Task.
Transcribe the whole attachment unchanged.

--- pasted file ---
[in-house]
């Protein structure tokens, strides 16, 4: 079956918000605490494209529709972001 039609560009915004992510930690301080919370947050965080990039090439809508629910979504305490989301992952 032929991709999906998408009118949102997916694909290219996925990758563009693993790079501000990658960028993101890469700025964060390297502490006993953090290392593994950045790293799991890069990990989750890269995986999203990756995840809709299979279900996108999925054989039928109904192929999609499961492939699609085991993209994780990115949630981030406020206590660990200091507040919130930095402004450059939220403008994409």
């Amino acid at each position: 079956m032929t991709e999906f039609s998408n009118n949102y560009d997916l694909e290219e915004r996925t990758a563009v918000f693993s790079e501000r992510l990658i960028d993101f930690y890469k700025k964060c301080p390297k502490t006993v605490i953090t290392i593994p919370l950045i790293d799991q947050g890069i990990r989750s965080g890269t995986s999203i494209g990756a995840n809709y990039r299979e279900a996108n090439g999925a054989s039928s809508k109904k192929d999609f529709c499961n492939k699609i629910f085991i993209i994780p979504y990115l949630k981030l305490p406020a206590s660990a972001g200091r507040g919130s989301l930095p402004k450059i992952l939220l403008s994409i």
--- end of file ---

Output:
[in-house]
């Protein structure tokens, strides 16, 4: 079956918000605490494209529709972001 039609560009915004992510930690301080919370947050965080990039090439809508629910979504305490989301992952 032929991709999906998408009118949102997916694909290219996925990758563009693993790079501000990658960028993101890469700025964060390297502490006993953090290392593994950045790293799991890069990990989750890269995986999203990756995840809709299979279900996108999925054989039928109904192929999609499961492939699609085991993209994780990115949630981030406020206590660990200091507040919130930095402004450059939220403008994409």
């Amino acid at each position: 079956m032929t991709e999906f039609s998408n009118n949102y560009d997916l694909e290219e915004r996925t990758a563009v918000f693993s790079e501000r992510l990658i960028d993101f930690y890469k700025k964060c301080p390297k502490t006993v605490i953090t290392i593994p919370l950045i790293d799991q947050g890069i990990r989750s965080g890269t995986s999203i494209g990756a995840n809709y990039r299979e279900a996108n090439g999925a054989s039928s809508k109904k192929d999609f529709c499961n492939k699609i629910f085991i993209i994780p979504y990115l949630k981030l305490p406020a206590s660990a972001g200091r507040g919130s989301l930095p402004k450059i992952l939220l403008s994409i």